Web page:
# More Probability and a Public Poll

In yesterday's article, I covered the probabilities associated with invalid votes and how their inclusion (or exclusion) could alter the outcome of the election. Today, I take it one step further by breaking down the math by district; either precinct, county or municipality depending upon the data set.

I'll explain the math first, and then I'll present the results. Today's formula arises from the same paper I previously covered, but this formula is slightly more complex.

Analysis by subdistricts.

If ki votes are removed in the ith district, an elaboration of the global analysis shows that the condition for a reversal is that an approximately standard normal variable z will exceed the constant.

Using this information and what we already know from the previous article, we can determine the probability of a given number of errors, across a series of districts, affecting the outcome of the election:

The above formula was then applied where, α is a vector representing the number of Franken votes in a given district; &beta a vector of Coleman votes in a given district and κ a vector containing the number of potentially invalid errors using yesterday's definition and assumption. The variables a and b contain the number of total votes received by each of the two leading candidates; 1,212,431 and 1,212,206 respectively. The probabilistic results are depicted below using data from six previously provided tables:

```Rejected List               z       Pr(z)    Ballots   Proj
Anomalies by Precinct    .220910   41.258%    1,391   + 5 Col
Anomalies by County      .015925   49.364%    1,391   +31 Fra
Coleman List v3          .000854   49.659%    4,458   +45 Col
Franken X                .029226   48.834%      781   +15 Fra
Franken Y                .030776   48.772%      804   +63 Fra
Registration Error       .018800   49.250%    1,526   + 4 Fra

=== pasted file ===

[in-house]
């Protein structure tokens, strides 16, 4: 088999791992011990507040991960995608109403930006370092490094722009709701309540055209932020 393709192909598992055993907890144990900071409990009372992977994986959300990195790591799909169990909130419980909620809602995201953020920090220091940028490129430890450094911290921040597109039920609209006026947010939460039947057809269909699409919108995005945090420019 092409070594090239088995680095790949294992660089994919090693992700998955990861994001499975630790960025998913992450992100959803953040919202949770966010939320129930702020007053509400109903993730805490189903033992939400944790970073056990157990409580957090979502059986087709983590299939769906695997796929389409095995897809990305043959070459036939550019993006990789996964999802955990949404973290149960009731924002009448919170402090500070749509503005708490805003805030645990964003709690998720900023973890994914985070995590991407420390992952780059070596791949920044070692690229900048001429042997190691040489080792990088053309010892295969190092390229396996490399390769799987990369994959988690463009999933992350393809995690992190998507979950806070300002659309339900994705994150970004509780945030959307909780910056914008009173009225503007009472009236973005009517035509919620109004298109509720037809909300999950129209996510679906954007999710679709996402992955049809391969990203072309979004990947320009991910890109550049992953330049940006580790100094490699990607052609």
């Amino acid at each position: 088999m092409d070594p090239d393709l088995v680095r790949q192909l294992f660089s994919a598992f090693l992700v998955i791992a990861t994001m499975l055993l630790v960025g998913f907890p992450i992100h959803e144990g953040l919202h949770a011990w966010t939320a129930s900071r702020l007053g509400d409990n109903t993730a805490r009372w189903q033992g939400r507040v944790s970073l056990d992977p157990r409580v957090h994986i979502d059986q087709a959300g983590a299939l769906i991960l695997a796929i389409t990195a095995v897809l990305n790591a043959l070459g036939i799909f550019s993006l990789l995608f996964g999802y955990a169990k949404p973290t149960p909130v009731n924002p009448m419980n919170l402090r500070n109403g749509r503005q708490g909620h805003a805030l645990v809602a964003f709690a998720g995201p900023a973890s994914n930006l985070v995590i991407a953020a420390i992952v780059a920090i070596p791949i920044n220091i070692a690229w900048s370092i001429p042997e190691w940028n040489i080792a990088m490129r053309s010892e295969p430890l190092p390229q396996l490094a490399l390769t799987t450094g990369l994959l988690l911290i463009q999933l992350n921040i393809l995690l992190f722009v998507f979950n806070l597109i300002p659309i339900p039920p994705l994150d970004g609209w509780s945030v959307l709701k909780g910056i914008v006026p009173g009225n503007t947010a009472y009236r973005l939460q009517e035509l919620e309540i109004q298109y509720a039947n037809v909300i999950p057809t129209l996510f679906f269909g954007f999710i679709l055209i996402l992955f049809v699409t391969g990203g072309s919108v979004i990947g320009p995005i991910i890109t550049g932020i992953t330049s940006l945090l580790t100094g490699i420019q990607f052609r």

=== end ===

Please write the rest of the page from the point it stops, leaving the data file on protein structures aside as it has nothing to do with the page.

Statewide*              2.755361     .293%    6,653     N/A
```

Today's result varies significantly from yesterday's result[*], which depicted a probability of <1%. The bottom line is that if there are errors, and they can legally be corrected, Coleman could overcome the current deficit of 225 votes.

Now onto the actual litigation proceedings; the MN Supreme Court released three documents today, and MinnPost obtained a fourth filed by the Election Contest Court. I've posted links to these documents below, but I have not had time to review them:

Rasmussen Reports just released a new poll detailing the whole MN Senate Situation and the public's response, here are the highlights:

Forty-seven percent (47%) of Minnesota voters now believe Democrat Al Franken has been elected to the U.S. Senate in a race so close that it's been working its way through the state's court system for the last four months.

Thirty-five percent (35%) believe incumbent Republican Senator Norm Coleman will be re-elected, and 18% are not sure in the latest Rasmussen Reports survey of Minnesota voters.

Coleman, who now trails Franken, has proposed that the state vote again because of the closeness of the race, but Minnesota voters are almost evenly divided on his proposal. Forty-six percent (46%) think they should vote again, but 44% disagree. Ten percent (10%) are not sure which is best.

Not surprisingly, 71% of Republicans support a revote, while 69% of Democrats are opposed. Among voters not affiliated with either major party, a revote is favored by 12 points.

Source: Rasmussen Reports

Based upon the results, it appears as though the partisan interviewee responded along partisan lines, while the self described independent voter took an independent position. If you look at the Nov 4th exit polls, it appears as though these self described independents tended to favor Coleman over Franken by about 20%. Having established this potential bias, I think its fair to say that these independent voters present the least biased opinion and they seem to support the notion that Franken won, but that another election would be favorable. In the end however it is not public opinion that will decided the victor, it is the opinion of the three judges presiding over the litigation process.

Update [8:46 PM CT 3/6/2009]: I made the same mistake when computing the probabilities in this article, as I did in the original. The errors have since been corrected; the equation image and table have been updated to reflect these changes.

The fundamental conclusion of the original result still holds as the changes actually improved the overturning probability. The probability that the invalid votes could overturn the current result answers the question of do these inaccuracies matter? The current answer is yes at around 50% for the six calculated lists; the nature of each list does not preclude complete conclusion, as such, these percentages represent the maximum overturning probability.

With a 40% probability of affecting the final outcome, the identified inaccuracies, by both campaigns, deserve to be addressed within the litigation process; which is exactly why the trial has progressed into it's 30th day.

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